When a wicked man dies, his expectation shall perish: and the hope of unjust men perishes.
Death is the most unwelcome of all themes for human thought, certainly for the thought of the wicked. Yet has he special reason for considering its approach. For it is likely to arrive sooner than if he were righteous. As we read in this chapter, "Righteousness delivereth from death" (ver. 4); on the other hand, "The wicked shall fall by his own wickedness" (ver. 5). "The wages of sin is death," and every departure from rectitude is a step towards the grave. But how melancholy a thing is the death of the wicked! It means -
I. A MELANCHOLY EXTINCTION. Not, indeed, of the man himself, but of his work and of his hope. When the wicked dies, everything, except, indeed, the evil influences he has created and circulated, comes to a dreary end. His expectation, his hope, perishes. He can take nothing that he has toiled for into that other world which he is entering. All his laborious exertion, his elaborate contrivances, his selfish schemes, his painful humiliations, come to nothing; they are buried in the grove. He may have a powerful and well stored mind, but he has cherished no desire, has entertained no ambition which reaches beyond the horizon of mortal life, and with the stopping of his heartbeat, every imagination of his spirit perishes; there is an untimely and utter end of all his brightest hopes. A sad and dismal outlook for a human spirit! How great and how blessed the contrast of a good man! His largest hopes are then on the point of being realized; his purest and brightest expectations are about to be fulfilled. This earth is, more or less, the scene of disappointment; but in the country whose bourne he is about to cross, he will find himself where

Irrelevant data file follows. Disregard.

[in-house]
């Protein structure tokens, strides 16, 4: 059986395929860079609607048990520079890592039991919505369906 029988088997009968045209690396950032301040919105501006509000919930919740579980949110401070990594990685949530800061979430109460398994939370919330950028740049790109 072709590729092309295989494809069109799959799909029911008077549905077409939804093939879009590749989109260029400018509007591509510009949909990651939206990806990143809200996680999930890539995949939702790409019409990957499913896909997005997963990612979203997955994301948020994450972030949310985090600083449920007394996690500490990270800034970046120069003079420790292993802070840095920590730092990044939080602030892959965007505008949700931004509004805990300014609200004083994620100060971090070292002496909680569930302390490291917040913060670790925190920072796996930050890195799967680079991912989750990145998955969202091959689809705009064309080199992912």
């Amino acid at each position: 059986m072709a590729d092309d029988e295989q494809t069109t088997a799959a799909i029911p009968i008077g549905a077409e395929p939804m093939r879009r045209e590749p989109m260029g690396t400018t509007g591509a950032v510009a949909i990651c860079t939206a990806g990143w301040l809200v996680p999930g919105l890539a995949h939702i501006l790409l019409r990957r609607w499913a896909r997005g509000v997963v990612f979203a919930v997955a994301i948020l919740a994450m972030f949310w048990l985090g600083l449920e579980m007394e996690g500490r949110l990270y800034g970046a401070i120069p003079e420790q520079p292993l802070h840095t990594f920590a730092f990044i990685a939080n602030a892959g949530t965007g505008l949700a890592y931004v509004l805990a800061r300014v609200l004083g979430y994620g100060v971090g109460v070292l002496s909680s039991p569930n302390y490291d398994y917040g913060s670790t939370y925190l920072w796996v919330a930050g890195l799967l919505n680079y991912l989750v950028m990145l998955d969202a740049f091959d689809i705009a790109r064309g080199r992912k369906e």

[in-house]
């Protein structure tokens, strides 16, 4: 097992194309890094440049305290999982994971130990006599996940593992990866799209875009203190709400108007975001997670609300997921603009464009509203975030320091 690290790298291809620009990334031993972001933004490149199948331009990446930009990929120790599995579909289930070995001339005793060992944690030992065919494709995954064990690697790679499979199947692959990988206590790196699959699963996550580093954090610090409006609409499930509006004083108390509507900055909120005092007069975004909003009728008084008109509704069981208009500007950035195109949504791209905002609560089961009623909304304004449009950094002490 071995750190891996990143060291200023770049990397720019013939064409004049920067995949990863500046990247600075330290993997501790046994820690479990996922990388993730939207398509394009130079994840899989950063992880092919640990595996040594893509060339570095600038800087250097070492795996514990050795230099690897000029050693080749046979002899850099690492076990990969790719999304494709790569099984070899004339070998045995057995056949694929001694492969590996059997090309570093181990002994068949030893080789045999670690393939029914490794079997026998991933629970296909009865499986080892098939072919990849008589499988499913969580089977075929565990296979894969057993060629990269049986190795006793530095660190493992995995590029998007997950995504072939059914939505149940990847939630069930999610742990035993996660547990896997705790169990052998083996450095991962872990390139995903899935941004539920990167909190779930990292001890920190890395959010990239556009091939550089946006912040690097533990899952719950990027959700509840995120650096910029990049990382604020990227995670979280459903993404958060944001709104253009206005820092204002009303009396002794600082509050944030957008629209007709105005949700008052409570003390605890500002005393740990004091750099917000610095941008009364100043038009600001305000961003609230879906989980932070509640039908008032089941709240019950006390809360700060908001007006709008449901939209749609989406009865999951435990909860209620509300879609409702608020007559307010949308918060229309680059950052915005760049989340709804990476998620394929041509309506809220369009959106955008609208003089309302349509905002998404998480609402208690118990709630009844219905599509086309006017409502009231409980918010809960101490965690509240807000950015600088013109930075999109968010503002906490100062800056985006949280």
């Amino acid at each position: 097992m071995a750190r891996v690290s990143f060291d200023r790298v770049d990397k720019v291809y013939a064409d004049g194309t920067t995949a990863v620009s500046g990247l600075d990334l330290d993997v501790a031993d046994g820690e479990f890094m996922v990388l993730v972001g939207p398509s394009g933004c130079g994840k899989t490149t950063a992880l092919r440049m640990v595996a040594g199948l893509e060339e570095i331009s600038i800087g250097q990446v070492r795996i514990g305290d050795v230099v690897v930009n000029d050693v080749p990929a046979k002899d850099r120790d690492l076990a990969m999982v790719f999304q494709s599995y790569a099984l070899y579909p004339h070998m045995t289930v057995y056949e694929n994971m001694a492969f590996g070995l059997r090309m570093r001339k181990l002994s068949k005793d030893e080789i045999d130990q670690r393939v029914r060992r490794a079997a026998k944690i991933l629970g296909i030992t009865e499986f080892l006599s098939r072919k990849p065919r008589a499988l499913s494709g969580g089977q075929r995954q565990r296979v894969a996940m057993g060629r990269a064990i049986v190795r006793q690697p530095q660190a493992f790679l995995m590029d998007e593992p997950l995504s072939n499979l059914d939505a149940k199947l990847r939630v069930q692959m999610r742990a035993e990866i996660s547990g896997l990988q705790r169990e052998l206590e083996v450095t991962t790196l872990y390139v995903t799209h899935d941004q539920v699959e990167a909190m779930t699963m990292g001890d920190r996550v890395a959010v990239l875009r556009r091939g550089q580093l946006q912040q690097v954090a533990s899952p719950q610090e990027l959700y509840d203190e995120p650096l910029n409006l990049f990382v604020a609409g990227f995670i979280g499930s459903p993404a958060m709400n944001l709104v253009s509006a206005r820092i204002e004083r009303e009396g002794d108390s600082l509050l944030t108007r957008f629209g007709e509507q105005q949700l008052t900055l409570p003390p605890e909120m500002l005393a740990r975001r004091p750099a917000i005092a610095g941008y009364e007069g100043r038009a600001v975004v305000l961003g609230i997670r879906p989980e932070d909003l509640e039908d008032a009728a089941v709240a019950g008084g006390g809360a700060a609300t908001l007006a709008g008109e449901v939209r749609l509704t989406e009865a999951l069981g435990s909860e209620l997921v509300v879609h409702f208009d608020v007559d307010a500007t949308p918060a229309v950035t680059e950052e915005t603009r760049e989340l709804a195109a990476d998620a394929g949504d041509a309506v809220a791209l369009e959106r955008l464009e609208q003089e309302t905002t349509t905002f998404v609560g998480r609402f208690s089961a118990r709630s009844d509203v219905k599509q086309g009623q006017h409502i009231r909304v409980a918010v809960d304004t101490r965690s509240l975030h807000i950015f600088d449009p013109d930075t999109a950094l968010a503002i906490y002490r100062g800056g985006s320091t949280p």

"Trembling Hope shall realize Her full felicity."
II. A PAINFUL RELIEF. "When the wicked perish, there is shouting."
1. It is bad enough when a man's death is only felt by a very few souls. With the many opportunities we have of connecting ourselves honourably and attaching ourselves strongly to our fellows, we ought to be so much to our neighbours, that when we pass away there will be many to regret us and to speak with a kindly sorrow of our departure. Poor and fruitless must that life have been when this is not so.
2. It is seriously sad when a man's death excites no regret; when "the mourners" do not mourn; when the only thing that is real about the funereal scene is the drapery of woe. It is a pitiful thing when Christ's minister cannot pray for Divine comfort, because, though there are those who are bereaved, there is none that is afflicted.
3. It is a most melancholy thing when a man's death is felt to be a positive relief; when, as he is borne to the grave, those who knew him cannot help being glad that one more root of mischief is plucked up, one more source of sorrow taken away. That a man, created to be a light, a refuge, a blessing, a brother, a deliverer, should be put away with a feeling in every one's heart of gladness that he will be seen no more, put out of sight with the sentiment that the sooner he is forgotten the better, - this is sad indeed. What, then, is -
III. THE CONCLUSION OF THE WISE? It is this: "Let me die the death of the righteous." But the disappointing career of the author of these words (Numbers 23:10; Joshua 13:22) should be a solemn warning and a powerful incentive to form the firm resolution to live the life of the righteous, lest, as in Balaam's case, death should overtake us when we are in the ranks of the enemy. - C.
Parallel VersesKJV: When a wicked man dieth, his expectation shall perish: and the hope of unjust men perisheth.